8½

★★★★½

"Destroying is better than creating when we're not creating those few, truly necessary things. But then is there anything so clear and right that it deserves to live in this world? For him the wrong movie is only a financial matter. But for you, at this point, it could have been the end. Better to quit and strew the ground with salt, as the ancients did, to purify the battlefields. In the end what we need is some hygiene, some cleanliness, disinfection. We're smothered by images, words and sounds that have no right to exist, coming from, and bound for, nothingness. Of any artist truly worth the name we should ask nothing except this act of faith: to learn silence. Do you remember Mallarme's homage to the white page? And Rimbaud... a poet, my friend, not a movie director. What was his finest poetry?His refusal to continue writing and his departure for Africa. If we can't have everything, true perfection is nothingness."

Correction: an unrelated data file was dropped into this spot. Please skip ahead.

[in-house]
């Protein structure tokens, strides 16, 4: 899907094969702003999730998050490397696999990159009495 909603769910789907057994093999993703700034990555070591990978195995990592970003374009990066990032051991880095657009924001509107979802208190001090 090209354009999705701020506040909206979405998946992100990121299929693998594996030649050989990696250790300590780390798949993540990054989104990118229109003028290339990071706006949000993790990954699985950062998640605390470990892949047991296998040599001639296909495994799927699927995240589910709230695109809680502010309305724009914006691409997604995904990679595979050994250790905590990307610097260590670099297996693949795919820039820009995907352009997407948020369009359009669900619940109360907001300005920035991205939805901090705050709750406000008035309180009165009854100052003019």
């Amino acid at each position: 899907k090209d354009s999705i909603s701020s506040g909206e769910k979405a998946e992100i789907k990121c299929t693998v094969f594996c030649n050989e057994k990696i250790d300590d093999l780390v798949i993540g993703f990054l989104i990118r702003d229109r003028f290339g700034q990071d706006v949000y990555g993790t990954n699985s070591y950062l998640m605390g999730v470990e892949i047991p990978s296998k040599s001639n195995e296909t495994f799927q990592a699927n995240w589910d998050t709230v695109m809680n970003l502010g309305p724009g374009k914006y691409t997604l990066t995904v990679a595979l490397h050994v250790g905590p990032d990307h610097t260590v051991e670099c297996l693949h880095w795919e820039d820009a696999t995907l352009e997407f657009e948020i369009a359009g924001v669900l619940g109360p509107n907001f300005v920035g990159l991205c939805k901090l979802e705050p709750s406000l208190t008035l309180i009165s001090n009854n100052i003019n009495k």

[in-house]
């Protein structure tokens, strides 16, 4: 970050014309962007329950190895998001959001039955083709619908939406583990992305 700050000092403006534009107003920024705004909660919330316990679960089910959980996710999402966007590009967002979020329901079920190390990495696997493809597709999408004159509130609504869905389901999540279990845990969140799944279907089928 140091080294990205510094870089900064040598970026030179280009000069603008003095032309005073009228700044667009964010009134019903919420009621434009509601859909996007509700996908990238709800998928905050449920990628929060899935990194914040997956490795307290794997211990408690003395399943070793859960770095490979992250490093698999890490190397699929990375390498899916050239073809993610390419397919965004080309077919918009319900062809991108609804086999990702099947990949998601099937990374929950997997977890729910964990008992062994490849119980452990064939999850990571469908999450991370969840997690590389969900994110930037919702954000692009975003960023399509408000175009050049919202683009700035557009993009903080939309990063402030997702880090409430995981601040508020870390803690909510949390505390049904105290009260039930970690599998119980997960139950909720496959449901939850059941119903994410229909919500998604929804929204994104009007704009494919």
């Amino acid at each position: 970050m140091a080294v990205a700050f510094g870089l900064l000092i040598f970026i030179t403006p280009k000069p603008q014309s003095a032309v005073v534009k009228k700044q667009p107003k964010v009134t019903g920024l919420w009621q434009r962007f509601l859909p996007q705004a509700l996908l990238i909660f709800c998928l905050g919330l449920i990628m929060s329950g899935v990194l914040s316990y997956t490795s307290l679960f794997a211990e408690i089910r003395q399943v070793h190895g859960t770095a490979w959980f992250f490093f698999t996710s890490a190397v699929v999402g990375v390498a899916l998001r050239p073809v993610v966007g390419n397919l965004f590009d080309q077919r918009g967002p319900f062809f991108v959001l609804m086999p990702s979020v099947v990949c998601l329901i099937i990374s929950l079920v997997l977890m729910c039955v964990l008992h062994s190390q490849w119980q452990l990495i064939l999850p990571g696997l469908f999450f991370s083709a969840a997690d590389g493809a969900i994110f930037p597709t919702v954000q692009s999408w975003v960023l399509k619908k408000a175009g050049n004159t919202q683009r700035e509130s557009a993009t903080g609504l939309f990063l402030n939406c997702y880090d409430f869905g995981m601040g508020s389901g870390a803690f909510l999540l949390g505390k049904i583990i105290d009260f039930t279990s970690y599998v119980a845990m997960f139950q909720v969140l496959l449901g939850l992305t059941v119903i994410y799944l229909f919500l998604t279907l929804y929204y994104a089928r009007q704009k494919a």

8½ is an incredibly good surrealistic film. Surrealism in film is something I'm not very familiar with yet, in the visual arts I'm already a big fan of it, but after watching this film I'm looking forward to watching more. I love the craziest thoughts, fantasies and memories that are turned into strong dialogues and scenes by Fellini. The film itself is about making a film. It tells the story of a director who does(n't) make a film and during that process his dreams and reality flow into each other. This constant switch allows Fellini to keep the viewer's attention. On top of that, it creates a feeling that the viewer looks into the thoughts of the main character, which makes you feel very connected and arouses a form of compassion. In this way the viewer can better understand the criticism of the film industry, which may initially be a world in which one is not at home.

In addition, the film is of an improbably high cinematographic level. First of all, it is one of the strongest black and white visuals I have already seen, concretely the strong contrasts used, for example in the car scene at the end of the film. Secondly, it was striking how the camera so fluently follows a person and then switches to someone else, and how when an event takes place in the background suddenly something else appears in the foreground in the image.

Stepping on Fellini's cloud of dreams and thoughts was worth it.

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